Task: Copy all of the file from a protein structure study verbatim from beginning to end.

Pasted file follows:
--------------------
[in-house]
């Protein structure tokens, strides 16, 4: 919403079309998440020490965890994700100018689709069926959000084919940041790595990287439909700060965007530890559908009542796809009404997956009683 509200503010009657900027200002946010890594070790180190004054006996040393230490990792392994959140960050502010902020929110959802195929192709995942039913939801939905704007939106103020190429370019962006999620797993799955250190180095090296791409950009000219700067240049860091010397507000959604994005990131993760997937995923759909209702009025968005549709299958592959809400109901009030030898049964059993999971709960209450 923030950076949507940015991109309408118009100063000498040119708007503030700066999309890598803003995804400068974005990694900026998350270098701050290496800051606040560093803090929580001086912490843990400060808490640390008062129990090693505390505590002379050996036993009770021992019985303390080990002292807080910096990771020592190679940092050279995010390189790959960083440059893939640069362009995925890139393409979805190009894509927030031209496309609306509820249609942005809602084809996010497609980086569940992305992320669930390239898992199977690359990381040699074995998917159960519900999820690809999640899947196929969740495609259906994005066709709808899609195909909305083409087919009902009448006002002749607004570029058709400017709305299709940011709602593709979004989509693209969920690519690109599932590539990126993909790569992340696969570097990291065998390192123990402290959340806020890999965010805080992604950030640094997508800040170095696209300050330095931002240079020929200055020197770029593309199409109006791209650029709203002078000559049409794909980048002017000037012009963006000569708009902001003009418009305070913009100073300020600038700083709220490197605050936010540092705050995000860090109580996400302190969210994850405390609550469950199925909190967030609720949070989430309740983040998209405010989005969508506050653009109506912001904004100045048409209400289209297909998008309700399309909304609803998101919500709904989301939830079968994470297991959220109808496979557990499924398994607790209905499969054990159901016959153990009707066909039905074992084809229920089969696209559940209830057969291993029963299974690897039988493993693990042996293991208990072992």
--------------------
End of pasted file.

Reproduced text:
[in-house]
């Protein structure tokens, strides 16, 4: 919403079309998440020490965890994700100018689709069926959000084919940041790595990287439909700060965007530890559908009542796809009404997956009683 509200503010009657900027200002946010890594070790180190004054006996040393230490990792392994959140960050502010902020929110959802195929192709995942039913939801939905704007939106103020190429370019962006999620797993799955250190180095090296791409950009000219700067240049860091010397507000959604994005990131993760997937995923759909209702009025968005549709299958592959809400109901009030030898049964059993999971709960209450 923030950076949507940015991109309408118009100063000498040119708007503030700066999309890598803003995804400068974005990694900026998350270098701050290496800051606040560093803090929580001086912490843990400060808490640390008062129990090693505390505590002379050996036993009770021992019985303390080990002292807080910096990771020592190679940092050279995010390189790959960083440059893939640069362009995925890139393409979805190009894509927030031209496309609306509820249609942005809602084809996010497609980086569940992305992320669930390239898992199977690359990381040699074995998917159960519900999820690809999640899947196929969740495609259906994005066709709808899609195909909305083409087919009902009448006002002749607004570029058709400017709305299709940011709602593709979004989509693209969920690519690109599932590539990126993909790569992340696969570097990291065998390192123990402290959340806020890999965010805080992604950030640094997508800040170095696209300050330095931002240079020929200055020197770029593309199409109006791209650029709203002078000559049409794909980048002017000037012009963006000569708009902001003009418009305070913009100073300020600038700083709220490197605050936010540092705050995000860090109580996400302190969210994850405390609550469950199925909190967030609720949070989430309740983040998209405010989005969508506050653009109506912001904004100045048409209400289209297909998008309700399309909304609803998101919500709904989301939830079968994470297991959220109808496979557990499924398994607790209905499969054990159901016959153990009707066909039905074992084809229920089969696209559940209830057969291993029963299974690897039988493993693990042996293991208990072992």